He frowned, immediately picking up on the depth of her offense. By the Force, she was touchy.
Sighing, he leaned his head back and studied the ceiling. Like the rest of the cell, it was smooth and unremarkable, toned in soothing colors that no doubt irritated Ventress to the core. It was probably best that he leave the matter alone, but he could sense her deep frustration, and against his better judgment, he wanted to help her. But that help wasn’t going to come without a price. He believed in the value of gratitude, and if she wasn’t able to humble herself enough to ask, he wasn’t going to give it to her.
“There’s nothing wrong with admitting you can’t do something alone, you know,” he said softly, leveling his gaze at her. He meant every word. It was one of the most valuable lessons he had ever learned, and something told him she had never had the benefit of someone trustworthy enough to teach her that.
She rolled her eyes. Her disdain for that remark was great and wordless, hanging heavy in the air.
“Please, Kenobi, spare me your tired platitudes. I never can’t do something alone. I find another way. Simple as that,” she told him. And it was true. Her determination and cleverness got her out of many sticky situations. “Relying on others is foolishness.”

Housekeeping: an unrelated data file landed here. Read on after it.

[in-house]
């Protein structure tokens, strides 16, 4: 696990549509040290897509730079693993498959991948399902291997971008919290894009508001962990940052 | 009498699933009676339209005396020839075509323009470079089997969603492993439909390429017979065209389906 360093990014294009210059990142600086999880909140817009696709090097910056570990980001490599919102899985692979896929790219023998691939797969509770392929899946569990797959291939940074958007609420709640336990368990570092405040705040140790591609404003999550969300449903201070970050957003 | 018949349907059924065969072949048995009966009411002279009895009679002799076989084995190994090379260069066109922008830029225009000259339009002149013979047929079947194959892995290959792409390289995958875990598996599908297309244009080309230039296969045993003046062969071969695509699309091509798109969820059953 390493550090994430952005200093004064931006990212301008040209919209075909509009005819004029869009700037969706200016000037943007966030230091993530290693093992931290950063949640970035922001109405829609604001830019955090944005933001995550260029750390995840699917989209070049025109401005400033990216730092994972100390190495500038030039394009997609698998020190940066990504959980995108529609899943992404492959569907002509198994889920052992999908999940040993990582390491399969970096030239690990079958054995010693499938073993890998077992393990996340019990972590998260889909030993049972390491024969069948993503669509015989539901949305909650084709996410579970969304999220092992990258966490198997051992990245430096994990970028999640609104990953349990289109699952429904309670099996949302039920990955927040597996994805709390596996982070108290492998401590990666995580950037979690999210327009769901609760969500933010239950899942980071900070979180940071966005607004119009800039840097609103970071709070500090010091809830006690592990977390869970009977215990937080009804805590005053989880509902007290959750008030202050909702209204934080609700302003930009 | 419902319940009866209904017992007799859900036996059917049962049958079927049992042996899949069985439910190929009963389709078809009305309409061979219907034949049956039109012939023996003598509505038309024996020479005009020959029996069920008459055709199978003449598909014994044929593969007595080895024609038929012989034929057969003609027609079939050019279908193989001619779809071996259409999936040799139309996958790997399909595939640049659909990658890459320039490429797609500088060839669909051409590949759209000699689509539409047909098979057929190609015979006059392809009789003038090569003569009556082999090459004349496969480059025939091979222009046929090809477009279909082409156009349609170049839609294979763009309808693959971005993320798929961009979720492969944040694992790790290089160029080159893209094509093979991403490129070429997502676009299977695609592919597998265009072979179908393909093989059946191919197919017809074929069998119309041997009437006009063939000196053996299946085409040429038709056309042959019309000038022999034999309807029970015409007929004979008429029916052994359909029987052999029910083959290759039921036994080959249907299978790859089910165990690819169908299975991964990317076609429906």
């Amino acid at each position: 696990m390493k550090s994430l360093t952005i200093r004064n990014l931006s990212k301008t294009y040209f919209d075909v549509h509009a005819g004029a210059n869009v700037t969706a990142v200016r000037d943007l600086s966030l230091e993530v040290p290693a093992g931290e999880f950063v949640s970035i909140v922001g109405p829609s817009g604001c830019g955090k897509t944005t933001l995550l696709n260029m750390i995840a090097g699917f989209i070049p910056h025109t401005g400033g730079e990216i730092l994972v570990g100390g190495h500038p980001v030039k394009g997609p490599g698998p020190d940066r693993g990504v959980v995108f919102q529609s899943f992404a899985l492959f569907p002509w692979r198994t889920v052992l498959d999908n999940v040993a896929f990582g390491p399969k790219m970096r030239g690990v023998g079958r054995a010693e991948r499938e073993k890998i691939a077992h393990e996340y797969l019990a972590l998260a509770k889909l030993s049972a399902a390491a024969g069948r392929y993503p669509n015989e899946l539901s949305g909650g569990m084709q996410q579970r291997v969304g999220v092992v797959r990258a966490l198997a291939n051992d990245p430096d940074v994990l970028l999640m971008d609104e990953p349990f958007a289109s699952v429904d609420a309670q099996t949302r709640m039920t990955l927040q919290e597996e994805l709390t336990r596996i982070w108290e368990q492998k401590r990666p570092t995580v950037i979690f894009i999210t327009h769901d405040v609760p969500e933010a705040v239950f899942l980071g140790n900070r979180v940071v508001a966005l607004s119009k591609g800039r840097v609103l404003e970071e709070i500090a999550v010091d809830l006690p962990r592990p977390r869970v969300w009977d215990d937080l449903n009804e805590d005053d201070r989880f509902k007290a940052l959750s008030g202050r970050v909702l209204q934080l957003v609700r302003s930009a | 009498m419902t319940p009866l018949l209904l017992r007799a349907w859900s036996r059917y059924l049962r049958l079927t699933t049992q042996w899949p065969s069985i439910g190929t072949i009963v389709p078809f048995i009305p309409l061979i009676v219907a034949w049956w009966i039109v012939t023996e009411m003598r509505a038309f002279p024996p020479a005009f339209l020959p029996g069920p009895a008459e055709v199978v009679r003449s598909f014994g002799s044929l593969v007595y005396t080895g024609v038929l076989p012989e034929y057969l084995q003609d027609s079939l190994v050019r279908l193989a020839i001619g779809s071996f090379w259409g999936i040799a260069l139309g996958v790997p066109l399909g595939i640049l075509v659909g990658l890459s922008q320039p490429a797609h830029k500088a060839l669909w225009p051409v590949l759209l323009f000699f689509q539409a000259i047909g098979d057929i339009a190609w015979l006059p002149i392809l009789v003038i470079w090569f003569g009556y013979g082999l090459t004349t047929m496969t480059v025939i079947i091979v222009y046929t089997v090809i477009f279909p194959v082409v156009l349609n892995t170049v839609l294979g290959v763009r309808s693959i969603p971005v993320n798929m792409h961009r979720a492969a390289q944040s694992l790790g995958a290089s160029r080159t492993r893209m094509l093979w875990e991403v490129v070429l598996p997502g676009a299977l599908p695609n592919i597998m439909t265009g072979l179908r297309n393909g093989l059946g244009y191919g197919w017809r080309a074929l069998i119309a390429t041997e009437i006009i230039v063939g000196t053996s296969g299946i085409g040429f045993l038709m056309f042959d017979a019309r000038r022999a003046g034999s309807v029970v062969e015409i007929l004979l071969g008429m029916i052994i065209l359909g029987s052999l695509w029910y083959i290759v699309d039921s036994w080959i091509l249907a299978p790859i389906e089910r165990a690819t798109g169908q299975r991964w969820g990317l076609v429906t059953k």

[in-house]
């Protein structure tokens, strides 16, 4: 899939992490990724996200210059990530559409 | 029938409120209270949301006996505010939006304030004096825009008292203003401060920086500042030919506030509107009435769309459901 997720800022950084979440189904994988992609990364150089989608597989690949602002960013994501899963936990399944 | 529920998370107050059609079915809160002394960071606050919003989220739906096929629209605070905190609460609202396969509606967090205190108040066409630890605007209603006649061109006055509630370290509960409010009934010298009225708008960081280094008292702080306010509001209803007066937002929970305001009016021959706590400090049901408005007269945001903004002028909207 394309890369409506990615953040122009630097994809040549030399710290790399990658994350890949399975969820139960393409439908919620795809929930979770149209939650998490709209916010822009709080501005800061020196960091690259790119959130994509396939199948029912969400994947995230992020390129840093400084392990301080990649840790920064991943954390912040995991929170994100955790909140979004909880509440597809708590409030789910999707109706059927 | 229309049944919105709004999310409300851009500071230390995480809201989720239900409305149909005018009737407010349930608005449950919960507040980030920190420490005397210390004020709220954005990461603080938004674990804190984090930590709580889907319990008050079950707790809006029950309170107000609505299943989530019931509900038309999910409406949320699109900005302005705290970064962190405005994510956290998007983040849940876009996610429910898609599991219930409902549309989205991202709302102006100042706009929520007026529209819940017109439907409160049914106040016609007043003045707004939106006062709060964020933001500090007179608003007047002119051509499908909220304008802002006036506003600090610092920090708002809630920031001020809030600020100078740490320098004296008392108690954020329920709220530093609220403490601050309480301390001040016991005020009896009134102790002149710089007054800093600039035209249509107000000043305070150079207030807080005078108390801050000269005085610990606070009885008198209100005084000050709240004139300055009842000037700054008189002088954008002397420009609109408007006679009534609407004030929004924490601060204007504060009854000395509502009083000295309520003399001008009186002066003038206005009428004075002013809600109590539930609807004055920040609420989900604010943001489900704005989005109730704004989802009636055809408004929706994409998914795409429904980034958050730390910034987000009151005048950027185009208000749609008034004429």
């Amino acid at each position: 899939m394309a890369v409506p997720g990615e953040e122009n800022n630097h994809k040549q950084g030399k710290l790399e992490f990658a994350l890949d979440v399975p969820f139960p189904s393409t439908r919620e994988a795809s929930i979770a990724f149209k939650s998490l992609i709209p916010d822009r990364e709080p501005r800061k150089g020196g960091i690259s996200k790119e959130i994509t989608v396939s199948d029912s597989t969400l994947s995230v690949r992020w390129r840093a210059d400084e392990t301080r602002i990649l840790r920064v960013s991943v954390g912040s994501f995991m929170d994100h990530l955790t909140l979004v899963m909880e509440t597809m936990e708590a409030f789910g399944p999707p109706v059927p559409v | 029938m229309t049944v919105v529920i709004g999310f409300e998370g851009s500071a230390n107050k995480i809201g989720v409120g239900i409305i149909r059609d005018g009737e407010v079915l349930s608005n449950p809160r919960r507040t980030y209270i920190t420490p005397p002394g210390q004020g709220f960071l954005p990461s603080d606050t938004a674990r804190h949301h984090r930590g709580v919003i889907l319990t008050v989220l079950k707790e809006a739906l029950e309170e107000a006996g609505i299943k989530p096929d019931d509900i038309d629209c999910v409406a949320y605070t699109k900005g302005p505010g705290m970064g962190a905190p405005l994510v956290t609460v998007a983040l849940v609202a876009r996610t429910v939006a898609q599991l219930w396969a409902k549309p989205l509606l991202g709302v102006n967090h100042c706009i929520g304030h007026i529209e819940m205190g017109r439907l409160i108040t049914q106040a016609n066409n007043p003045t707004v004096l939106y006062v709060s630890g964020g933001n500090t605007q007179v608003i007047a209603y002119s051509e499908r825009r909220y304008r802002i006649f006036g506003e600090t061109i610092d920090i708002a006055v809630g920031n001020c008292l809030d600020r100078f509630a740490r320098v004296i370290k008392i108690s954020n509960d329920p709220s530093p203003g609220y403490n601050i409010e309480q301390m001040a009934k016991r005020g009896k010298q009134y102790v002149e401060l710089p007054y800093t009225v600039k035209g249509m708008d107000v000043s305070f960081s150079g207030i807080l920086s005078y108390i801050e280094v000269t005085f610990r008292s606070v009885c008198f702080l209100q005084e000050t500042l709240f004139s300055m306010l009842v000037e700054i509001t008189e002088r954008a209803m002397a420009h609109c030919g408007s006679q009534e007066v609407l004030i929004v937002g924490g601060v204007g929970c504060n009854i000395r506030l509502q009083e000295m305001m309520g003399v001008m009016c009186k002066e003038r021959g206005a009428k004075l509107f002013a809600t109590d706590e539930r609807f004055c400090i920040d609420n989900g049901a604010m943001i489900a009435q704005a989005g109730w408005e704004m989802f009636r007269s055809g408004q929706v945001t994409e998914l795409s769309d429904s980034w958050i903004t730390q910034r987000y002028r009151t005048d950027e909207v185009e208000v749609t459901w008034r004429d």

They will always let you down.
They will always betray you.
They will always leave you.
A Sith cares for no one but themselves.
…Still, this harmonica was proving to be a damn problem. With her options limited as they were by her confinement, she might not have a choice.
But then, she mused bitterly, what else is new?
His level gaze didn’t waver as she brushed aside his sentiment— as always. He had known that she would, but he couldn’t help hoping that some small part of it was getting through to her. Otherwise all of this would be for naught and he was truly wasting his time.
“People aren’t meant to live their lives alone,” he continued. “Every aspect of life is reliant on companionship, from base sexual instinct to higher cultural functions. Like music, for example.” He nodded toward the harmonica and gave a small smile. “Multiple musicians are always better than just one.”